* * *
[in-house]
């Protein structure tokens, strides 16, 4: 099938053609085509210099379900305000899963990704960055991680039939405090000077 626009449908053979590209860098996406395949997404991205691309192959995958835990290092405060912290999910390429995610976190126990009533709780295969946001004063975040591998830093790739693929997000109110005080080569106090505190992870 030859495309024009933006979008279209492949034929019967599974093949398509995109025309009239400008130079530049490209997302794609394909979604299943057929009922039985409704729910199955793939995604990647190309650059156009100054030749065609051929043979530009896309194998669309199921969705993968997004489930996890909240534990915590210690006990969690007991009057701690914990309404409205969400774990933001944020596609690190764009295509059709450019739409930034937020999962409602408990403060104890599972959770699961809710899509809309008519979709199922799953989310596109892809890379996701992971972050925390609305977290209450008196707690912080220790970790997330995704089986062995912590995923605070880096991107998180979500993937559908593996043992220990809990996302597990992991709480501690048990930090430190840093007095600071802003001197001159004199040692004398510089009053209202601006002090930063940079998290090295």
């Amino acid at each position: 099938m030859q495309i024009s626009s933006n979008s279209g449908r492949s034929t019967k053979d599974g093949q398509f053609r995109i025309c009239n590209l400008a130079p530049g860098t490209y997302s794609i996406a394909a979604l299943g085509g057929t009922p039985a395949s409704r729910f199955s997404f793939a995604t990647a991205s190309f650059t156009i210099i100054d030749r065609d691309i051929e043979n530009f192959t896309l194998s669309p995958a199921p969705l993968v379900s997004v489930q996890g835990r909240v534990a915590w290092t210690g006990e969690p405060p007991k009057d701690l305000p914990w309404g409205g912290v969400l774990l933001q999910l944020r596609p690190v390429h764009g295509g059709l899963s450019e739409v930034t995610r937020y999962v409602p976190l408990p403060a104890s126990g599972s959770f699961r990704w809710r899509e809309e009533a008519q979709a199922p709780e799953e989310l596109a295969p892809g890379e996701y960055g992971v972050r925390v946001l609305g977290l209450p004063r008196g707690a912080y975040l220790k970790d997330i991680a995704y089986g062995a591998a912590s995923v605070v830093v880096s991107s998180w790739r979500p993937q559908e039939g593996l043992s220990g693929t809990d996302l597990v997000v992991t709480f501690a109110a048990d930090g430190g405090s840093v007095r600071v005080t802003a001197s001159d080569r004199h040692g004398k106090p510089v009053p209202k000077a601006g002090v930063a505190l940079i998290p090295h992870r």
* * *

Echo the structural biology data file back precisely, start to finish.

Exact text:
[in-house]
């Protein structure tokens, strides 16, 4: 099938053609085509210099379900305000899963990704960055991680039939405090000077 626009449908053979590209860098996406395949997404991205691309192959995958835990290092405060912290999910390429995610976190126990009533709780295969946001004063975040591998830093790739693929997000109110005080080569106090505190992870 030859495309024009933006979008279209492949034929019967599974093949398509995109025309009239400008130079530049490209997302794609394909979604299943057929009922039985409704729910199955793939995604990647190309650059156009100054030749065609051929043979530009896309194998669309199921969705993968997004489930996890909240534990915590210690006990969690007991009057701690914990309404409205969400774990933001944020596609690190764009295509059709450019739409930034937020999962409602408990403060104890599972959770699961809710899509809309008519979709199922799953989310596109892809890379996701992971972050925390609305977290209450008196707690912080220790970790997330995704089986062995912590995923605070880096991107998180979500993937559908593996043992220990809990996302597990992991709480501690048990930090430190840093007095600071802003001197001159004199040692004398510089009053209202601006002090930063940079998290090295």
């Amino acid at each position: 099938m030859q495309i024009s626009s933006n979008s279209g449908r492949s034929t019967k053979d599974g093949q398509f053609r995109i025309c009239n590209l400008a130079p530049g860098t490209y997302s794609i996406a394909a979604l299943g085509g057929t009922p039985a395949s409704r729910f199955s997404f793939a995604t990647a991205s190309f650059t156009i210099i100054d030749r065609d691309i051929e043979n530009f192959t896309l194998s669309p995958a199921p969705l993968v379900s997004v489930q996890g835990r909240v534990a915590w290092t210690g006990e969690p405060p007991k009057d701690l305000p914990w309404g409205g912290v969400l774990l933001q999910l944020r596609p690190v390429h764009g295509g059709l899963s450019e739409v930034t995610r937020y999962v409602p976190l408990p403060a104890s126990g599972s959770f699961r990704w809710r899509e809309e009533a008519q979709a199922p709780e799953e989310l596109a295969p892809g890379e996701y960055g992971v972050r925390v946001l609305g977290l209450p004063r008196g707690a912080y975040l220790k970790d997330i991680a995704y089986g062995a591998a912590s995923v605070v830093v880096s991107s998180w790739r979500p993937q559908e039939g593996l043992s220990g693929t809990d996302l597990v997000v992991t709480f501690a109110a048990d930090g430190g405090s840093v007095r600071v005080t802003a001197s001159d080569r004199h040692g004398k106090p510089v009053p209202k000077a601006g002090v930063a505190l940079i998290p090295h992870r």